That sense of desperation provided just the impetus that the magazine needed to remake itself — and not just a little, but from the top down and from the inside out. There are plenty of traditional media outlets who could use a bit more of that desperation, as they tinker and fidget instead of making the hard changes that need to be made.

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Post and thumbnails courtesy of Flickr user David Daniels

  1. It’s interesting how important star bloggers can be to news sites. I didn’t start reading Salon, for example, until I started reading Glenn Greenwald’s blog regularly. Andrew Sullivan, too, seems to be a draw independent of the larger magazine, but to think that a quarter of the Atlantic’s visitors come from him? That’s shocking– and terrifying too. What if your star blogger gets poached by another outlet?

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    1. That’s a great point, Ishmael — I have noticed the same thing about Salon and Greenwald, and there are other examples too. I think we are seeing that for some writers, their personal brand is arguably more important than that of the outlet that publishes them — although that has been the case in newspapers and magazines for some time, even before the web came along.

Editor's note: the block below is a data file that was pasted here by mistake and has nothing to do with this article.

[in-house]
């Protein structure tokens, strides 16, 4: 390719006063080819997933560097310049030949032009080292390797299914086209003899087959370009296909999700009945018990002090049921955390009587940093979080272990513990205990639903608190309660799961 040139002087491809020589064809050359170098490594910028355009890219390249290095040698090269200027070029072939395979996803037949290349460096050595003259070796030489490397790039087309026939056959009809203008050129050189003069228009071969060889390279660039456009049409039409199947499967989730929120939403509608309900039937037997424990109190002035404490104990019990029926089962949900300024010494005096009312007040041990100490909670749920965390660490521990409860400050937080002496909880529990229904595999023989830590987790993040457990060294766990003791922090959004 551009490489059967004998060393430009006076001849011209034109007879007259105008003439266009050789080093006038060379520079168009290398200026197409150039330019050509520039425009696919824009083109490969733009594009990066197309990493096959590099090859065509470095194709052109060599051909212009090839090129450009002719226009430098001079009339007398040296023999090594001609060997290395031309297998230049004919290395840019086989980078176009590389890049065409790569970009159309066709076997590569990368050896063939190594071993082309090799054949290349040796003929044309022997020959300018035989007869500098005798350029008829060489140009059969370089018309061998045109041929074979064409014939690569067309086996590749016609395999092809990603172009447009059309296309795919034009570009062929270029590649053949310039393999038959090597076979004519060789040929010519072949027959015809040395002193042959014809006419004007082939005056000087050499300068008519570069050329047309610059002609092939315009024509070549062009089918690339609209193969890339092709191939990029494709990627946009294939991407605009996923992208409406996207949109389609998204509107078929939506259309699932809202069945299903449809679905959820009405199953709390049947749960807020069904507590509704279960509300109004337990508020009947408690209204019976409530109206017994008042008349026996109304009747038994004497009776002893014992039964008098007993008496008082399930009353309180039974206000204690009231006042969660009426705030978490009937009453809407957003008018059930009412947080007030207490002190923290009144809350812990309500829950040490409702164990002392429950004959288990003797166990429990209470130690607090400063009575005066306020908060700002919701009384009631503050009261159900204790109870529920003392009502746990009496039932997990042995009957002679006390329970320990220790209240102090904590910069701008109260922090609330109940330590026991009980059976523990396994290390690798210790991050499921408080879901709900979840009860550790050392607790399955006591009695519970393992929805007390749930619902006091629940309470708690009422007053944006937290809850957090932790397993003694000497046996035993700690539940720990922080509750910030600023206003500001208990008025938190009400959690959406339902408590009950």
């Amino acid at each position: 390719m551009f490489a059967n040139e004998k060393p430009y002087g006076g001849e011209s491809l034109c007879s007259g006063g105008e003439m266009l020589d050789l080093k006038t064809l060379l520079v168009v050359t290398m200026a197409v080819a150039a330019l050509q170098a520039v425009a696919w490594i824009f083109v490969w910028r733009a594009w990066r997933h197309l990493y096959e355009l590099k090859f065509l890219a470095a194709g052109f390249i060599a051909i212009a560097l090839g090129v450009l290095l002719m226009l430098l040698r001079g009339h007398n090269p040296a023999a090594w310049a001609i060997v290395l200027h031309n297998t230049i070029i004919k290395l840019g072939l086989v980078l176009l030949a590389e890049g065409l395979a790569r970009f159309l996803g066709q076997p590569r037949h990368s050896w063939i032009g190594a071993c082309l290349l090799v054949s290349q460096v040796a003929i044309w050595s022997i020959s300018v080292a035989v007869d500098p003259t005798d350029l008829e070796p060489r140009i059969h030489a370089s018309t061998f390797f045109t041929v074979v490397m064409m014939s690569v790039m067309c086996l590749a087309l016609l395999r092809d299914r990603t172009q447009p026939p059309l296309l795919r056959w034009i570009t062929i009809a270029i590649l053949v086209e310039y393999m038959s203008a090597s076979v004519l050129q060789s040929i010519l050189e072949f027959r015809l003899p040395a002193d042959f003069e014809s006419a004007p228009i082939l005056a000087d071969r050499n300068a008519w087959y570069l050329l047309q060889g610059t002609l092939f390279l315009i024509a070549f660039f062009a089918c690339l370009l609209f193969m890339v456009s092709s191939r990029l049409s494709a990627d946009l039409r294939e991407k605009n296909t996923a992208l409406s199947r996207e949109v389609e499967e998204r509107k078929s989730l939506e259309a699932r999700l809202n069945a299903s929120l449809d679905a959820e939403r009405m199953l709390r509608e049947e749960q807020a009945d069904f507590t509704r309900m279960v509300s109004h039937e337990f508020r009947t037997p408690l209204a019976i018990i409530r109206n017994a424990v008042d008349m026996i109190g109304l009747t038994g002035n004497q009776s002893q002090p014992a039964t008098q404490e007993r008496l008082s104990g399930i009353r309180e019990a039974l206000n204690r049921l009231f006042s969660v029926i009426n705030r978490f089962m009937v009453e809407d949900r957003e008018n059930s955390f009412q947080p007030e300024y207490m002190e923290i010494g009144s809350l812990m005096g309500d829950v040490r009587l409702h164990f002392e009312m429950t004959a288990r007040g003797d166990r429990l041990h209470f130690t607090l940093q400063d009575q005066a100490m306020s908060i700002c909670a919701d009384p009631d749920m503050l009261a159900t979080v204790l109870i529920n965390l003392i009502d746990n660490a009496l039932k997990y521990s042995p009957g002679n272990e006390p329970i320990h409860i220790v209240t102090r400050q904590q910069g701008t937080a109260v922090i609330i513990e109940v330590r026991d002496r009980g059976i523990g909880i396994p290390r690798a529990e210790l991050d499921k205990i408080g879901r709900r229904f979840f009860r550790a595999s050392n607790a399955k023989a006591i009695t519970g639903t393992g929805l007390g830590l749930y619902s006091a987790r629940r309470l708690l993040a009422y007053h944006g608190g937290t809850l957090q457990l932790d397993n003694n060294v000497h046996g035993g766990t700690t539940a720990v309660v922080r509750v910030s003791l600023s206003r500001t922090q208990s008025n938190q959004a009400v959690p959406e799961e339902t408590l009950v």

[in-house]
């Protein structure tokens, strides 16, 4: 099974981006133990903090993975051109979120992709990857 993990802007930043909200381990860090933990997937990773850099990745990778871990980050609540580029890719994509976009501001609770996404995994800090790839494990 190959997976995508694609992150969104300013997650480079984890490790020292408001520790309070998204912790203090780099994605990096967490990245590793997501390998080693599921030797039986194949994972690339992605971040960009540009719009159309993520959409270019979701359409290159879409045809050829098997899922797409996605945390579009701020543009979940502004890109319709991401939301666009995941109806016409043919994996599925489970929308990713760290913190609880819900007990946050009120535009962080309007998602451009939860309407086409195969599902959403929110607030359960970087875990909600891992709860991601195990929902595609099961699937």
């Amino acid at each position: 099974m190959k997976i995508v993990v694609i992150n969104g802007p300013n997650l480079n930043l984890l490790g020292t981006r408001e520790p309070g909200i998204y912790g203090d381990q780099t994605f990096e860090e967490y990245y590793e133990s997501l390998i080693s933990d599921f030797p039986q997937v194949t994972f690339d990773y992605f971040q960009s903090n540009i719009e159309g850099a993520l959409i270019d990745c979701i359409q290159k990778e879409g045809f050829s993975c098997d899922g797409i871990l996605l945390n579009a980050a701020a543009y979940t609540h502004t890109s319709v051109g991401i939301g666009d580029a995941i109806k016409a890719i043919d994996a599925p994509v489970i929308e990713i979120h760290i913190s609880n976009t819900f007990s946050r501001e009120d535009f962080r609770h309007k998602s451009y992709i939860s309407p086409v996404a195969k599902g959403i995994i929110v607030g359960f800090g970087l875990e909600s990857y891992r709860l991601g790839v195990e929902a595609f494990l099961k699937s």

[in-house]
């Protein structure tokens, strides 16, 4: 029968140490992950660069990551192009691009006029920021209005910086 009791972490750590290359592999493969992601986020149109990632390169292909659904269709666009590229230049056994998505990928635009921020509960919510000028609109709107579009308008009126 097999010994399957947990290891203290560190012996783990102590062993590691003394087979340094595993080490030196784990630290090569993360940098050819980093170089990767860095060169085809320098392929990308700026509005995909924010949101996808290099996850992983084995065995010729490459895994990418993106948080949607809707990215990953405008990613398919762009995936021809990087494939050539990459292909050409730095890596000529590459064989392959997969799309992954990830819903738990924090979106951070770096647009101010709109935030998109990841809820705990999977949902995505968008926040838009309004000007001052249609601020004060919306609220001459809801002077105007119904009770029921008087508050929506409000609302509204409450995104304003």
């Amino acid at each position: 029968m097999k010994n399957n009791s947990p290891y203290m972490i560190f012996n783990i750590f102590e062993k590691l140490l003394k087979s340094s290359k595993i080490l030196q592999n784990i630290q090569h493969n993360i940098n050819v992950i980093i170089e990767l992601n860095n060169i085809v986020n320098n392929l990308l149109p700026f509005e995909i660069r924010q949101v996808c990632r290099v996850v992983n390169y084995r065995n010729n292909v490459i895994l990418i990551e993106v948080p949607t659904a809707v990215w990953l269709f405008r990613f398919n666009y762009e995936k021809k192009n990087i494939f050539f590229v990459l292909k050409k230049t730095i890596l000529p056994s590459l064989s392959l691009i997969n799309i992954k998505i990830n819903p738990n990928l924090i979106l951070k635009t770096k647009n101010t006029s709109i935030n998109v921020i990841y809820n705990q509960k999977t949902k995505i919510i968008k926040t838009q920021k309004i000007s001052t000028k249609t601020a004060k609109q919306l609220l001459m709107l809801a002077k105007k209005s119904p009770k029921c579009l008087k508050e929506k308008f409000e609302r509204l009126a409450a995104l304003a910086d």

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  2. While the turnaround is impressive from a business standpoint I must say that it has come with a significant decline in editorial quality at The Atlantic. Most/all articles are now opinionated and it’s impossible to get a relatively impartial view on a topic.

    I recall distinctly the high quality of writing around 2001 and even remember noteworthy articles. But recently, I subscribed to the print version and unsubscribed within 4 mths after being disappointed with the tone, weak language and clear bias. I think the growth in opinioned blogging has often come at the expense of methodically researched articles and quality language. But quality is much harder to measure than cost… yay for the venture capital view.

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    1. disillusioned_reader Monday, December 13, 2010

      Couldn’t agree more. That’s why I canceled my print subscription after a year’s trial, though I still follow the Sullivan and McArdle blogs online. What I look for in blog posts (quick updates, provocative ideas) is not what I look for in long print articles (depth, research,balance).

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  3. [...] term it needs to ensure that it continues to own the customer relationship. Sometimes you have to cannibalize yourself before someone else [...]

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  4. Uh…..So they hired some younger people experienced with the web, and started going to conferences….?

    Hmm…..Geniuses….. ;)

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  5. [...] the receptionist and the file clerk.) This was a common story in 2010. But not for The Atlantic. Gigaom recaps the resurrection of the Atlantic after it had not showed a profit for over a decade.  In [...]